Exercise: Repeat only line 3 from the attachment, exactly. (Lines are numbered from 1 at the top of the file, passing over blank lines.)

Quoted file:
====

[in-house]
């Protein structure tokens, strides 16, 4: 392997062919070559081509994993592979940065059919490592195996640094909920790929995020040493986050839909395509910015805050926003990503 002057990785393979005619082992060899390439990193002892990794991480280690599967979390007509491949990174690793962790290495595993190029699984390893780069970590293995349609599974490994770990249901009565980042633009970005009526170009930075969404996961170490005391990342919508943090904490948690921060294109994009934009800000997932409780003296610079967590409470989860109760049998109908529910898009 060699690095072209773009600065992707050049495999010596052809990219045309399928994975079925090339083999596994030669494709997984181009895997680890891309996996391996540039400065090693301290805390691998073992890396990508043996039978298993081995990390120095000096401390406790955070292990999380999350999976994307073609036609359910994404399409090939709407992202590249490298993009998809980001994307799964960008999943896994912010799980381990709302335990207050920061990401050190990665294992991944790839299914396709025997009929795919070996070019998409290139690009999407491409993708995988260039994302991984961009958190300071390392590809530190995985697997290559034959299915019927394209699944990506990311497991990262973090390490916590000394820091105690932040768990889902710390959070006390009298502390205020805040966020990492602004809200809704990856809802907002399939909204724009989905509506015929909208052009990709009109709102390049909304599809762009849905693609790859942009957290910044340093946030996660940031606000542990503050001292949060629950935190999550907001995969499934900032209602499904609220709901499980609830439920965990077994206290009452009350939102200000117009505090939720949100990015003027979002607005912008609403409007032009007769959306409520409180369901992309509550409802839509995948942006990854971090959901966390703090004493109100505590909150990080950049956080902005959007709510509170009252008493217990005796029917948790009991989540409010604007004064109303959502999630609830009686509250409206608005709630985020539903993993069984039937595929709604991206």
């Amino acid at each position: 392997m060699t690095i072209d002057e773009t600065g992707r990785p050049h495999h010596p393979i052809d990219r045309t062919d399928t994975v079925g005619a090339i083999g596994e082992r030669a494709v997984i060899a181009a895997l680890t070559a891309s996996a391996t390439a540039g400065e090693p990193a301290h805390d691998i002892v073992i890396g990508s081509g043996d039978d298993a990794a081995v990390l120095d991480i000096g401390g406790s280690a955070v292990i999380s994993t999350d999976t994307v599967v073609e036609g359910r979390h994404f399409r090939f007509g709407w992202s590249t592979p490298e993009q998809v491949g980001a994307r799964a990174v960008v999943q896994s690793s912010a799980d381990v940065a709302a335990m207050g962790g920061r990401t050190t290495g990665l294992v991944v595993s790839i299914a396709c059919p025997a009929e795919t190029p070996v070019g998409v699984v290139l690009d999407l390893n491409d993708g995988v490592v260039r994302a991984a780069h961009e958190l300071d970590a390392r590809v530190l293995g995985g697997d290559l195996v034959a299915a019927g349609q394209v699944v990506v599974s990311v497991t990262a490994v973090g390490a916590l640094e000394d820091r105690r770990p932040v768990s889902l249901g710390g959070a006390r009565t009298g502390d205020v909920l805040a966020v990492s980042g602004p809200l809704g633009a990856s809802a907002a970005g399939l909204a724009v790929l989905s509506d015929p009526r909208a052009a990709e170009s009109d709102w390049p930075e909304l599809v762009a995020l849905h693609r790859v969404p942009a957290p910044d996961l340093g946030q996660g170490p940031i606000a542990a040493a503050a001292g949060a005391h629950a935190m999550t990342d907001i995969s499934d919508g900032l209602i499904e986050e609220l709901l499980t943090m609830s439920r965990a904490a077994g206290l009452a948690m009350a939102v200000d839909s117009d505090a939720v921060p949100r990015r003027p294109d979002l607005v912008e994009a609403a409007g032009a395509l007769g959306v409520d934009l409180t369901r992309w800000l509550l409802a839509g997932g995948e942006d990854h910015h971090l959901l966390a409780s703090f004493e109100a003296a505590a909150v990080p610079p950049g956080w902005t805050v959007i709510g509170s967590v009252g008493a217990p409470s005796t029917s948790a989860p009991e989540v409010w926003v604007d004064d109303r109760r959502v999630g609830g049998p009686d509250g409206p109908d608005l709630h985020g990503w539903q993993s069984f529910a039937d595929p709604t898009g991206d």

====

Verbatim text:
């Amino acid at each position: 392997m060699t690095i072209d002057e773009t600065g992707r990785p050049h495999h010596p393979i052809d990219r045309t062919d399928t994975v079925g005619a090339i083999g596994e082992r030669a494709v997984i060899a181009a895997l680890t070559a891309s996996a391996t390439a540039g400065e090693p990193a301290h805390d691998i002892v073992i890396g990508s081509g043996d039978d298993a990794a081995v990390l120095d991480i000096g401390g406790s280690a955070v292990i999380s994993t999350d999976t994307v599967v073609e036609g359910r979390h994404f399409r090939f007509g709407w992202s590249t592979p490298e993009q998809v491949g980001a994307r799964a990174v960008v999943q896994s690793s912010a799980d381990v940065a709302a335990m207050g962790g920061r990401t050190t290495g990665l294992v991944v595993s790839i299914a396709c059919p025997a009929e795919t190029p070996v070019g998409v699984v290139l690009d999407l390893n491409d993708g995988v490592v260039r994302a991984a780069h961009e958190l300071d970590a390392r590809v530190l293995g995985g697997d290559l195996v034959a299915a019927g349609q394209v699944v990506v599974s990311v497991t990262a490994v973090g390490a916590l640094e000394d820091r105690r770990p932040v768990s889902l249901g710390g959070a006390r009565t009298g502390d205020v909920l805040a966020v990492s980042g602004p809200l809704g633009a990856s809802a907002a970005g399939l909204a724009v790929l989905s509506d015929p009526r909208a052009a990709e170009s009109d709102w390049p930075e909304l599809v762009a995020l849905h693609r790859v969404p942009a957290p910044d996961l340093g946030q996660g170490p940031i606000a542990a040493a503050a001292g949060a005391h629950a935190m999550t990342d907001i995969s499934d919508g900032l209602i499904e986050e609220l709901l499980t943090m609830s439920r965990a904490a077994g206290l009452a948690m009350a939102v200000d839909s117009d505090a939720v921060p949100r990015r003027p294109d979002l607005v912008e994009a609403a409007g032009a395509l007769g959306v409520d934009l409180t369901r992309w800000l509550l409802a839509g997932g995948e942006d990854h910015h971090l959901l966390a409780s703090f004493e109100a003296a505590a909150v990080p610079p950049g956080w902005t805050v959007i709510g509170s967590v009252g008493a217990p409470s005796t029917s948790a989860p009991e989540v409010w926003v604007d004064d109303r109760r959502v999630g609830g049998p009686d509250g409206p109908d608005l709630h985020g990503w539903q993993s069984f529910a039937d595929p709604t898009g991206d």